Yep, it’s rubber-hose time, folks: a rapid-fire Q&A for those shifty-looking usual suspects ...
What crime novel would you most like to have written?
Anything and everything by Raymond Chandler. I keep FAREWELL, MY LOVELY and THE LONG GOODBYE within arm’s reach in the study and flip them open to a random page for inspiration. I’ll do it right now: THE LONG GOODBYE, Chapter 39, pg 186: “The inquest was a flop. The coroner sailed into it before the medical evidence was complete, for fear the publicity would die on him. He needn’t have worried. The death of a writer—even a loud writer—is not news for long, and that summer there was too much to compete.”
What fictional character would you most like to have been?
[John D. MacDonald’s] Travis McGee. He’s the second-generation Marlowe, sitting on the bridge of the Busted Flush, Boodles in hand. Nobody hit harder or observed human nature more closely. McGee was a great knight errant, which is, after all, what we’re creating here most of the time.
Who do you read for guilty pleasures?
Jack Higgins, especially the early ones. I know what he’s doing, I know what’s coming, but I can’t look away. Sit down, open to page one, don’t look up until the book is done, except to carry the book to the fridge to get another Smithwicks.
Most satisfying writing moment?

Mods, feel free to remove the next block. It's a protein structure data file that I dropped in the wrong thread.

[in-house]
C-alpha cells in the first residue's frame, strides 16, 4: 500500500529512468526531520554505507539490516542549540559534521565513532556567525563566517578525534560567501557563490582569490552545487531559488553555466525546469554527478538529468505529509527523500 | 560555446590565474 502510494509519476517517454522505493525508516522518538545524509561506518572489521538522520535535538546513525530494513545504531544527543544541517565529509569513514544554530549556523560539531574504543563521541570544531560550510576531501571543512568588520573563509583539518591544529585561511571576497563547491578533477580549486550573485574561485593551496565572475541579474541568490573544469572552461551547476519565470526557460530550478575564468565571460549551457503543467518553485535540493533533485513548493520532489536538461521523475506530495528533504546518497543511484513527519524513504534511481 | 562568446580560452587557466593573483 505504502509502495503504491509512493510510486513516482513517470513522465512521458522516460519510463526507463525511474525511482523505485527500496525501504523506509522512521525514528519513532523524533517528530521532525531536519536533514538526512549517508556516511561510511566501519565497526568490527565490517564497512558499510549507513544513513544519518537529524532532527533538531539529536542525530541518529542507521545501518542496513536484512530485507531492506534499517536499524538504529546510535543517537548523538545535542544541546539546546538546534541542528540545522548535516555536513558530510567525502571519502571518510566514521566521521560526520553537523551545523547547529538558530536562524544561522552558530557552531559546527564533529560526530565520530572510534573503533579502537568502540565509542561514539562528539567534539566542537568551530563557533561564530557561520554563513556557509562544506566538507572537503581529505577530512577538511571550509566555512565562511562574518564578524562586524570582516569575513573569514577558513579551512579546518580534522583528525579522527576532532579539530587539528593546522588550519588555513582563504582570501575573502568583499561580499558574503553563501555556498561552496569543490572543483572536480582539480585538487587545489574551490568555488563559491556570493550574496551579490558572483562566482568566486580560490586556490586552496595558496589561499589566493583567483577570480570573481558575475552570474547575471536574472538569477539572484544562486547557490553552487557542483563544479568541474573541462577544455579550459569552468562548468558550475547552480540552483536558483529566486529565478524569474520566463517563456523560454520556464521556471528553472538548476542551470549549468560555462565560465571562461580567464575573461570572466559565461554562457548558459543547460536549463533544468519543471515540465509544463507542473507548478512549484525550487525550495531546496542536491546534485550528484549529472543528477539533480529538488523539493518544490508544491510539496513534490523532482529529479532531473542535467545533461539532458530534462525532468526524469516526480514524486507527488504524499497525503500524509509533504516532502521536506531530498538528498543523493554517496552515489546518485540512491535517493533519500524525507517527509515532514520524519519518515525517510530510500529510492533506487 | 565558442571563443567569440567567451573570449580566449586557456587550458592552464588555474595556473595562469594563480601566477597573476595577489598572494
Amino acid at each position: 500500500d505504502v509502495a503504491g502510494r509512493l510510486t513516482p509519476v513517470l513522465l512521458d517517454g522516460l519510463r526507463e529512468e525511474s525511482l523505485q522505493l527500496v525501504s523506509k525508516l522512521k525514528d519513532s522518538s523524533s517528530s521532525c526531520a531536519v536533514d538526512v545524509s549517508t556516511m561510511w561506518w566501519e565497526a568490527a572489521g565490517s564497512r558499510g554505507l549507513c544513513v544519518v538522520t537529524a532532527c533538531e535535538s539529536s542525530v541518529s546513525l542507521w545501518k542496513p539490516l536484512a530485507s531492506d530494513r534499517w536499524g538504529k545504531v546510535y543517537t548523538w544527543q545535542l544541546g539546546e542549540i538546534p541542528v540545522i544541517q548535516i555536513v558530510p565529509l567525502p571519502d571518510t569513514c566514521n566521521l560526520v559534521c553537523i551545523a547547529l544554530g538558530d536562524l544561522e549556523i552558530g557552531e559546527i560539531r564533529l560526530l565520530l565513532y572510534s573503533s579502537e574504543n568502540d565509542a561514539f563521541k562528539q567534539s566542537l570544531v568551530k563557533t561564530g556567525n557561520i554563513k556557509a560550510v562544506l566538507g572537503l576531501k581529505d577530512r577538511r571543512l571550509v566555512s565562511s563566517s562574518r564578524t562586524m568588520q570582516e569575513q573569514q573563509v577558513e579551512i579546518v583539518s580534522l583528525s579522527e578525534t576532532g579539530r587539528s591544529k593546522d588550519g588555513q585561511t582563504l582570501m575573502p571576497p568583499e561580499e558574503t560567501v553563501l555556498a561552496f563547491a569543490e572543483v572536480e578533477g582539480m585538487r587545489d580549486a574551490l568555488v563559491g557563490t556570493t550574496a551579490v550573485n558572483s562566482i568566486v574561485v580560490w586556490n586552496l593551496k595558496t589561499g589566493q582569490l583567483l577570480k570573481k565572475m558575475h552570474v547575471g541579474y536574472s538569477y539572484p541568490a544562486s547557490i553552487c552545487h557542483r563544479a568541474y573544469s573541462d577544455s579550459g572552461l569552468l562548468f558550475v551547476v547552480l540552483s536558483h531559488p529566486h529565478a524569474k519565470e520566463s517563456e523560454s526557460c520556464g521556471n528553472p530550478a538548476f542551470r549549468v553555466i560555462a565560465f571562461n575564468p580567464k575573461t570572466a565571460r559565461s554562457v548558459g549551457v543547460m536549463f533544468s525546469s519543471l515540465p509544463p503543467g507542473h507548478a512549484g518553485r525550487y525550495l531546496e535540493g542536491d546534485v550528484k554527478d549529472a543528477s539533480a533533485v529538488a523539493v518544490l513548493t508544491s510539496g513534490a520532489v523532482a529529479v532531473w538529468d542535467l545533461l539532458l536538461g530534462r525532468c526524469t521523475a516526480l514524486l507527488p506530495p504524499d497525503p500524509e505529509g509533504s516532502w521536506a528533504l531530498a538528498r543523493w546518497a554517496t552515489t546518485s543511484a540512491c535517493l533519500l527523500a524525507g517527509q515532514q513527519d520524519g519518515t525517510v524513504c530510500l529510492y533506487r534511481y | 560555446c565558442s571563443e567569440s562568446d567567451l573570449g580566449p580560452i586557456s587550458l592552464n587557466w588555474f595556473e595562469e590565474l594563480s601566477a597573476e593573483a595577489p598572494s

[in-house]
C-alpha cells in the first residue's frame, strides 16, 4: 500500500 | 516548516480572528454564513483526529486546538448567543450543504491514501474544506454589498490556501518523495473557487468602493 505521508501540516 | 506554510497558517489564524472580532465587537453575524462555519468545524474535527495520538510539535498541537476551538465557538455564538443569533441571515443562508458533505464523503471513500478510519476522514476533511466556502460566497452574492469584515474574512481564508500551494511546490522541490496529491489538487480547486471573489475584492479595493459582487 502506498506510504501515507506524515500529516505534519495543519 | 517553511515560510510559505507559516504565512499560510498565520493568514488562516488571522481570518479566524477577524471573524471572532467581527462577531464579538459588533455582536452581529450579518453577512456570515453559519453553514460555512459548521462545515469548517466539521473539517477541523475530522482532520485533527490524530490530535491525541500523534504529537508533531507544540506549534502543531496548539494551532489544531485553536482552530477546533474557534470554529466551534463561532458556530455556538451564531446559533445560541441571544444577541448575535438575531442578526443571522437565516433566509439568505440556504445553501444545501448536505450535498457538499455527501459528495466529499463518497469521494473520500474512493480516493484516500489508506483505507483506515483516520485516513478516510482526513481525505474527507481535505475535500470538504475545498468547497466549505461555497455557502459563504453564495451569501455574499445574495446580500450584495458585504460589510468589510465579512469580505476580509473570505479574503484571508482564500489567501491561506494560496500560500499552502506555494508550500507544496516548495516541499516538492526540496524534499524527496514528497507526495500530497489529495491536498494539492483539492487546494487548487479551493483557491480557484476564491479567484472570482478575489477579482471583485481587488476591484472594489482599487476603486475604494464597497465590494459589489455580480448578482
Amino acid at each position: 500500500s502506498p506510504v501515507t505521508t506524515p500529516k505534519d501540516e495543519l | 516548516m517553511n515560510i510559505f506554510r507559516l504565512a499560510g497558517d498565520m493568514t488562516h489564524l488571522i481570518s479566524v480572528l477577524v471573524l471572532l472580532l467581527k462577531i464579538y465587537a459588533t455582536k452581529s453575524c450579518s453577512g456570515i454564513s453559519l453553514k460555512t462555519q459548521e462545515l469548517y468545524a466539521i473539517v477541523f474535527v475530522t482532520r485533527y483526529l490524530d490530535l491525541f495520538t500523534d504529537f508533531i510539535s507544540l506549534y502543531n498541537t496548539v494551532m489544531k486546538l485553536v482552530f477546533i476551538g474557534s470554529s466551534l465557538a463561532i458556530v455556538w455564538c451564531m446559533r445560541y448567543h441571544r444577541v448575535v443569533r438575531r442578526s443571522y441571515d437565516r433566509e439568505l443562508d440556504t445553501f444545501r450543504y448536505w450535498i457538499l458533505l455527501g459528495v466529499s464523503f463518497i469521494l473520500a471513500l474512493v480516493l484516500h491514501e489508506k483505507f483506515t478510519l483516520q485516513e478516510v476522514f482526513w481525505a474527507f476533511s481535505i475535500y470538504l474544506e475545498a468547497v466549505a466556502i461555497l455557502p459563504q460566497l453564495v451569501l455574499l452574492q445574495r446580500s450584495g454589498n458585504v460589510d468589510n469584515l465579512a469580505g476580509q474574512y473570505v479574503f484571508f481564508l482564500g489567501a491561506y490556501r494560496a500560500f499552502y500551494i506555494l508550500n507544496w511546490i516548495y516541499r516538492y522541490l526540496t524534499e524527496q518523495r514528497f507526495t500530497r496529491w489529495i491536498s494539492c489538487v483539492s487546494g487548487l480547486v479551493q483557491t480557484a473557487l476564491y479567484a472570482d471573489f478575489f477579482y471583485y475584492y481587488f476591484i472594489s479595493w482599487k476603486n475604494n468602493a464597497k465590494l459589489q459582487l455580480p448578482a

Writing the first paragraph, when you know you’ve shoved the boulder over the cliff.
The best Irish crime novel is …?
Tough one. I’d have to say I was terribly impressed by Stuart Neville’s THE TWELVE. Every word was charged, like the thing was written in a single high-velocity blast. Between that book and COLLUSION I picture him not sitting down to write again, but reloading. Five in the magazine, one in the chamber.
What Irish crime novel would make a great movie?
Tough one. Of late, I’ve been revisiting Ken Bruen’s Jack Taylor (even better second time through). I’d love to see a director and actor bring Taylor to life on the screen and not just the reckless destruction (self and otherwise), but the true root of it. The appeal of Taylor isn’t just his cynical but unswayable code of honor but the dark mystery behind it.
Worst / best thing about being a writer?
The blank screen. Full of promise but at the same time terrifying.
The pitch for your next book is …?
Young Brandon Blake thinks becoming a cop will be his ticket to a world of right and wrong, good and evil. Turns out to be true but they’re all jumbled up. Friend or foe? Perp or victim? Pull the trigger or hold your fire? You’ve got two seconds to answer the question: Who can you trust? Answer wrong and the game’s over. That was the pitch. Book is PORT CITY BLACK AND WHITE.
God appears and says you can only write OR read. Which would it be?
You sure that wouldn’t be the Devil? I’d have to say the writing. Going without would gnaw at me and numbing that ache would lead me to very bad habits.
The three best words to describe your own writing are …?
Lyrical, spare, honest. At least that’s the goal. Oh, that blank screen. No getting away with anything ...
Gerry Boyle’s PORT CITY BLACK AND WHITE is available on Kindle.
“Burke shows again that he’s not just a comic genius, but also a fine dramatic writer and storyteller.” – Booklist. “Prose both scabrous and poetic.” – Publishers Weekly. “Proust meets Chandler over a pint of Guinness.” – Spectator. “Among the most memorable books of the year, of any genre.” – Sunday Times. “A hardboiled delight.” – Guardian. “Imagine Donald Westlake and Richard Stark collaborating on a screwball noir.” – Kirkus Reviews. “A cross between Raymond Chandler and Flann O’Brien.” – John Banville.